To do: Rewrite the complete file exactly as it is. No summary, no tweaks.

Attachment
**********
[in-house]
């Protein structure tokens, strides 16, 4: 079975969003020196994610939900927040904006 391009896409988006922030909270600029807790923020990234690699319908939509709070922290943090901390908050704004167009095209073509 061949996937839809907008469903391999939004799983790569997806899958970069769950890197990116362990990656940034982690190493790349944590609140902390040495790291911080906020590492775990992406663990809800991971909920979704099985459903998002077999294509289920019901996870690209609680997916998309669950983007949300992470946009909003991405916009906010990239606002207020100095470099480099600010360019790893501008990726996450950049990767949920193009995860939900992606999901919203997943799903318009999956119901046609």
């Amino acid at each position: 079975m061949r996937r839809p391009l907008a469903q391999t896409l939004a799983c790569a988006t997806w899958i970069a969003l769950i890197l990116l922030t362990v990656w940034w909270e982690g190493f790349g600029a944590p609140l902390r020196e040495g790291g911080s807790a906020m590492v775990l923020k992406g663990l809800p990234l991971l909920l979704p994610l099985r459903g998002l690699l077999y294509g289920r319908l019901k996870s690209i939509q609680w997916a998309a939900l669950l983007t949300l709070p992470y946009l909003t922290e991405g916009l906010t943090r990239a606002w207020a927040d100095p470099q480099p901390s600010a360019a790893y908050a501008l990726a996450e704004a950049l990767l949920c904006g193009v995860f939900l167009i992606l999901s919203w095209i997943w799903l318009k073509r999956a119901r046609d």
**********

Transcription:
[in-house]
């Protein structure tokens, strides 16, 4: 079975969003020196994610939900927040904006 391009896409988006922030909270600029807790923020990234690699319908939509709070922290943090901390908050704004167009095209073509 061949996937839809907008469903391999939004799983790569997806899958970069769950890197990116362990990656940034982690190493790349944590609140902390040495790291911080906020590492775990992406663990809800991971909920979704099985459903998002077999294509289920019901996870690209609680997916998309669950983007949300992470946009909003991405916009906010990239606002207020100095470099480099600010360019790893501008990726996450950049990767949920193009995860939900992606999901919203997943799903318009999956119901046609």
């Amino acid at each position: 079975m061949r996937r839809p391009l907008a469903q391999t896409l939004a799983c790569a988006t997806w899958i970069a969003l769950i890197l990116l922030t362990v990656w940034w909270e982690g190493f790349g600029a944590p609140l902390r020196e040495g790291g911080s807790a906020m590492v775990l923020k992406g663990l809800p990234l991971l909920l979704p994610l099985r459903g998002l690699l077999y294509g289920r319908l019901k996870s690209i939509q609680w997916a998309a939900l669950l983007t949300l709070p992470y946009l909003t922290e991405g916009l906010t943090r990239a606002w207020a927040d100095p470099q480099p901390s600010a360019a790893y908050a501008l990726a996450e704004a950049l990767l949920c904006g193009v995860f939900l167009i992606l999901s919203w095209i997943w799903l318009k073509r999956a119901r046609d």